THE MON AND KHMER KINGDOMS

THE MON AND KHMER KINGDOMS

The Mon-Khmer speaking peoples are believed to have migrated into mainland South East Asia from either south west China or north east India as early as 2000 BCE. At the start of the first millennium CE, both India and China began to establish trading contacts throughout the wider region; Indian influence was particularly strong in the Mekong basin area, and over successive centuries, as the Mon-Khmer peoples began to develop their own political institutions, Indian ideas and practices regarding kingship, law, religion, art, architecture, literature, language and writing were progressively assimilated.

The political entities which emerged during this period are generally referred to as kingdoms, but it would be more accurate to describe them as mandalas, constantly expanding and contracting spheres of influence based not on territorial boundaries but rather on the personal networks built up around the presumed sacred powers of each king.

By the 3rd century CE the Mon had established a major city-state at Nakhon Pathom, west of Bangkok, from which they gradually built up a large mandala known as Dvaravati (6th-11th centuries), which stretched from southern Burma across what is now central Thailand. In 769 Dvaravati extended its power northwards to the present-day northern Thai city of Lamphun near Chiang Mai, where it founded the kingdom of Haripunjaya. The proliferation of ancient Buddhist sites marked by Dvaravati-style bai sema (temple boundary stones) found along the middle reaches of the Mekong River in what is now central Laos suggests that during this very same period the Mon also extended their sphere of influence eastwards from Haripunjaya through the modern Lao provinces of Bokeo, Sayaburi, Vientiane, Saysomboun, Borikhamxai and Khammouane. Ancient urban centres in that region which are believed to have been established by the Mon include Souvannakhomkham in modern Bokeo Province, Candapuri (Chanthaburi, later the capital city of Vientiane) and Sayfong in present-day Vientiane Prefecture, Phainam (later Viengkham) in modern Vientiane Province and Sri Gotapura (later Sikhottabong) in present-day Khammouane Province. The Mon played a crucial role in the propagation of Therevada Buddhism throughout the wider region, laying the groundwork for its subsequent consolidation as the state religion under the Fa Ngum dynasty of Lane Xang.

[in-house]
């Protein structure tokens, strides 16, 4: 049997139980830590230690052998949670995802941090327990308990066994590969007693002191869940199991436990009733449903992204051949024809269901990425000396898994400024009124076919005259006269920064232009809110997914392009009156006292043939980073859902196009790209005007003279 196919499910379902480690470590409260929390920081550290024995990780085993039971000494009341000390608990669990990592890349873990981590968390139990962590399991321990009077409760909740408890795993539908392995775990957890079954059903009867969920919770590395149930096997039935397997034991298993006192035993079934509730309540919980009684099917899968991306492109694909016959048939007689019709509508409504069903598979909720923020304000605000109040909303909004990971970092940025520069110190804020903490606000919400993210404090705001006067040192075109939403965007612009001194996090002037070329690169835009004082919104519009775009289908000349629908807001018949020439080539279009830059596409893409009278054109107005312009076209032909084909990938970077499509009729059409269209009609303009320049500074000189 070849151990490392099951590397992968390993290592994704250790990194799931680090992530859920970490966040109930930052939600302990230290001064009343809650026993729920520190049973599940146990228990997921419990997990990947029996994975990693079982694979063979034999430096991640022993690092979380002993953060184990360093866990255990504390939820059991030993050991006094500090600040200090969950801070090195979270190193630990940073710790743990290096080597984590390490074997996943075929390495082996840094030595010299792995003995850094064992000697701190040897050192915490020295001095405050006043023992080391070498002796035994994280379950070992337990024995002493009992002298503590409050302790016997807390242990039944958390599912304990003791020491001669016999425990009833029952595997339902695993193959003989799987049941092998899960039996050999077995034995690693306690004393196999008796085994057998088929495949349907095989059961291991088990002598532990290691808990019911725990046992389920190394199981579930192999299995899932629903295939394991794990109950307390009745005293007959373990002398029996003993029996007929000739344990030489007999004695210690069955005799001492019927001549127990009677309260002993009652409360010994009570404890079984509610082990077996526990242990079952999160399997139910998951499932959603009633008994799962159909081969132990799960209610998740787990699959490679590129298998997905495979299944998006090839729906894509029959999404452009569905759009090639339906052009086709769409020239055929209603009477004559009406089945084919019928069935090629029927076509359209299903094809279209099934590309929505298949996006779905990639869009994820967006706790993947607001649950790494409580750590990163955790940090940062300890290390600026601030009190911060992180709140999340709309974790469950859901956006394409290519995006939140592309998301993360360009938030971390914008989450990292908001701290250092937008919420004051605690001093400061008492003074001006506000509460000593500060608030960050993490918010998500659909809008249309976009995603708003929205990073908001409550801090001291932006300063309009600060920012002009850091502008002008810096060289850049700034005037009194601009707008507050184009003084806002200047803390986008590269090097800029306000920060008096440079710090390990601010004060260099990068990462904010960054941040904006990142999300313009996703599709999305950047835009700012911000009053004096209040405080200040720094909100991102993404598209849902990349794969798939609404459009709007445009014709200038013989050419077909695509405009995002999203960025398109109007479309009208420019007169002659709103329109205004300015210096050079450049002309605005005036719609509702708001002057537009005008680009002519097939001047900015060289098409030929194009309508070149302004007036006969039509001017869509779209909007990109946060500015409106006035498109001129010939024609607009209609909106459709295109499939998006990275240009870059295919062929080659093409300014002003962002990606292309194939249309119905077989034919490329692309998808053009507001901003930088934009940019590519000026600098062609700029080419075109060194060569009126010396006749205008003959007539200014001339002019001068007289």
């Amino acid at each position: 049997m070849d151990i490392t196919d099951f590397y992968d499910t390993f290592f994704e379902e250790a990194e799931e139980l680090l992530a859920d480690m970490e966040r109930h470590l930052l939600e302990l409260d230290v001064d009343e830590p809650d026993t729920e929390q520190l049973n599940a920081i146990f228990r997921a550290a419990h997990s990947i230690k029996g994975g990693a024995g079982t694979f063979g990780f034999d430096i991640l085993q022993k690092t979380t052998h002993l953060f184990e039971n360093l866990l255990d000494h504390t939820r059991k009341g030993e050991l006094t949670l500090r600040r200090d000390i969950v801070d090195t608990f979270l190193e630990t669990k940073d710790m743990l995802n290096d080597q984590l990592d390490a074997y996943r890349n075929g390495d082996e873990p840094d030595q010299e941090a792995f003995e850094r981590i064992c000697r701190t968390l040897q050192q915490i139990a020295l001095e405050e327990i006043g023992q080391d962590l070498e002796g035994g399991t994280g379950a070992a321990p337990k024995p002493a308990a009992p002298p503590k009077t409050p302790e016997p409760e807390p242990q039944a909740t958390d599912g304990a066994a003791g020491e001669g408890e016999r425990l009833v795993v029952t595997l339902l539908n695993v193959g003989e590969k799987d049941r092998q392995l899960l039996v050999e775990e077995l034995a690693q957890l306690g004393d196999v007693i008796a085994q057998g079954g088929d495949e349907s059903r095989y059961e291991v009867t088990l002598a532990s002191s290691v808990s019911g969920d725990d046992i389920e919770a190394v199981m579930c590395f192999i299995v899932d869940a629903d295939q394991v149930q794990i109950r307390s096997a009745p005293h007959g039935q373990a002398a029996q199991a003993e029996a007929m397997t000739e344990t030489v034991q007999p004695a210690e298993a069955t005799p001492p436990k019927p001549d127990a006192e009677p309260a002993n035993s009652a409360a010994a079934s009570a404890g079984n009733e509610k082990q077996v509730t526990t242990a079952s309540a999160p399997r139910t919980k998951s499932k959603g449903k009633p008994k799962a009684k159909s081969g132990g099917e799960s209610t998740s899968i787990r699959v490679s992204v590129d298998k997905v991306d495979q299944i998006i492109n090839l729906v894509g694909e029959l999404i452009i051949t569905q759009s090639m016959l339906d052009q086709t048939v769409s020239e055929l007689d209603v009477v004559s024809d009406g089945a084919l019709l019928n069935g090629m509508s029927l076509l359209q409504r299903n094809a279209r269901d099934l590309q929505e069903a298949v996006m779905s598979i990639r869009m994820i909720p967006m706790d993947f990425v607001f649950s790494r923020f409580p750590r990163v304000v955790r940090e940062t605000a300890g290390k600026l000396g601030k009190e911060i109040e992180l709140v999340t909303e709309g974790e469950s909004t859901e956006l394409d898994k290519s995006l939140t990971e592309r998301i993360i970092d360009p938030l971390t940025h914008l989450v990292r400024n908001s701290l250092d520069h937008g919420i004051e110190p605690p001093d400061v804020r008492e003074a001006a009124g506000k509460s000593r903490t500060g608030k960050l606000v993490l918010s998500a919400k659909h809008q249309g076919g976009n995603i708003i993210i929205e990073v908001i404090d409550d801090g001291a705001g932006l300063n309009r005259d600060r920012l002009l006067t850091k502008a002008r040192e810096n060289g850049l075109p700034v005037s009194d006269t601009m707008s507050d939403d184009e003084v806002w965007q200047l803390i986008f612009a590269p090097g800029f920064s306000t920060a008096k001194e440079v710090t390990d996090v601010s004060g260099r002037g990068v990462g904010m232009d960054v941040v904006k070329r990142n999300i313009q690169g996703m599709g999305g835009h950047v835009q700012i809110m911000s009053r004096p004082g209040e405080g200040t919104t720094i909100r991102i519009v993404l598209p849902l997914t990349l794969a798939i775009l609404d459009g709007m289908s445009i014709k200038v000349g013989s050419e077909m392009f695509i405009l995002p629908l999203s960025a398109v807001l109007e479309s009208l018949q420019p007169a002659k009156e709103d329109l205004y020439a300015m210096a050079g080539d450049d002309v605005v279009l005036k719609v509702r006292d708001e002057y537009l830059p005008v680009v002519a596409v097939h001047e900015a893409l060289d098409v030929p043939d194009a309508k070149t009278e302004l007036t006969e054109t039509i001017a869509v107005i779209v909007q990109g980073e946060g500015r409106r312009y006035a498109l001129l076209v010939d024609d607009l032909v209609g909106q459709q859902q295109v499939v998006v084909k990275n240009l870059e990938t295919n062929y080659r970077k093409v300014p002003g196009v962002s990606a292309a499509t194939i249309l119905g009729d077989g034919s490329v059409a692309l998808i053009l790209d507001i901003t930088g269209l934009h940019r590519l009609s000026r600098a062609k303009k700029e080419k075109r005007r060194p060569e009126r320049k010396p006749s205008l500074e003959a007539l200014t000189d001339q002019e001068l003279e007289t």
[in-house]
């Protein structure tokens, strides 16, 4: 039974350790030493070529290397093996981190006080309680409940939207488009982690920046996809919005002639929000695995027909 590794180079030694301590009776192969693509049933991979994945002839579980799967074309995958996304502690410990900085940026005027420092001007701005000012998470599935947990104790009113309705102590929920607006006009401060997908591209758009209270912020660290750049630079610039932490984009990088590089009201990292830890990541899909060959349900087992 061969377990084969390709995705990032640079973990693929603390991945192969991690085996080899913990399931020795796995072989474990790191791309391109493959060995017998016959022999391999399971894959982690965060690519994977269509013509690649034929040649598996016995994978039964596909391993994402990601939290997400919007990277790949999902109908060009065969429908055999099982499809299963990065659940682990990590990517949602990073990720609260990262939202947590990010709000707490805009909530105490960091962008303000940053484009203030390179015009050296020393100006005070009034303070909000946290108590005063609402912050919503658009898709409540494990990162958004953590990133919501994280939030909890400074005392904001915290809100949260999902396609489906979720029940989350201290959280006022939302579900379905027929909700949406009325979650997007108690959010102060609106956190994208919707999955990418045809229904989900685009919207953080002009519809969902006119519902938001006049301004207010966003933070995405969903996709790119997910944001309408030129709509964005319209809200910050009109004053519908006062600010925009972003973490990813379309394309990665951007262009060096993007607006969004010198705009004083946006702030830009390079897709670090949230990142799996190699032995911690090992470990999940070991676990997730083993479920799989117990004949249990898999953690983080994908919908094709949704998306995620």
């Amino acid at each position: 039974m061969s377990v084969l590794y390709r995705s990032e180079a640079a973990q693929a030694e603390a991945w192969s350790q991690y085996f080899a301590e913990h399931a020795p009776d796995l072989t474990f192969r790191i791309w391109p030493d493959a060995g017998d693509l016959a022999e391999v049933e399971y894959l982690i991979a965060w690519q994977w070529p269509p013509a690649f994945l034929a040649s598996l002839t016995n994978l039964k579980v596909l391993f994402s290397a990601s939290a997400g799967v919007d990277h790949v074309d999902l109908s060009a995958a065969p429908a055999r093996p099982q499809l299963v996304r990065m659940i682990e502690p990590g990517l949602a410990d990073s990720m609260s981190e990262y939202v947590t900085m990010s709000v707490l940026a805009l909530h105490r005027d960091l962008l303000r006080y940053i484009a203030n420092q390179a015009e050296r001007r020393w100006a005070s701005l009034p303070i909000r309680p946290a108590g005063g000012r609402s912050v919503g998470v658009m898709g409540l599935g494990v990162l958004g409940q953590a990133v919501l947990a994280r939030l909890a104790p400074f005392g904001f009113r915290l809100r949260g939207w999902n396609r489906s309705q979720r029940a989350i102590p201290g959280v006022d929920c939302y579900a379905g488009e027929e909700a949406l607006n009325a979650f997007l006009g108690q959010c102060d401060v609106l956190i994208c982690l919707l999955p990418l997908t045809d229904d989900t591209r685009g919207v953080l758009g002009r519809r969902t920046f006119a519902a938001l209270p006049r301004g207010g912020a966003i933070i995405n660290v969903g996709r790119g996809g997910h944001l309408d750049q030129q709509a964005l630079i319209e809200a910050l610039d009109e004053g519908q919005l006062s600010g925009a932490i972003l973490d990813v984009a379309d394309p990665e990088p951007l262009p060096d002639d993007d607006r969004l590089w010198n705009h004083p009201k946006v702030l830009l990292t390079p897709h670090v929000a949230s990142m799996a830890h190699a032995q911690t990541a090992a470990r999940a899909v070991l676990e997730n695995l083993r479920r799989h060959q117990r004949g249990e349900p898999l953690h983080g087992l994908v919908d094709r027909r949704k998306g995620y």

Located on the banks of the Mekong River in what is now westernmost Bokeo Province, the ancient city of Souvannakhomkham is thought to have been one of the earliest Mon mandalas in what is now Laos, although much of the present remains are vestiges of a 16th century city established on the foundations of the earlier site by King Sai Setthathirat I (1550-1571) of Lane Xang.

Sri Gotapura (8th-11th centuries) is believed by Lao historians to be one and the same with the kingdom of Wen Dan which, according to Chinese annals, made four successive tribute missions to the Tang dynasty court during the 8th century. Sri Gotapura was based initially on the west bank of the Mekong in modern Thailand at the mouth of the Xebangfai River, but subsequently relocated eastward to the area six kilometres south of modern Thakhek, capital of Khammouane Province, where That Sikhottabong now stands. The mysterious Great Wall, which stretches 15 kilometres from northern Thakhek to rhe Xebangfai River, may well have been part of this city's fortifications.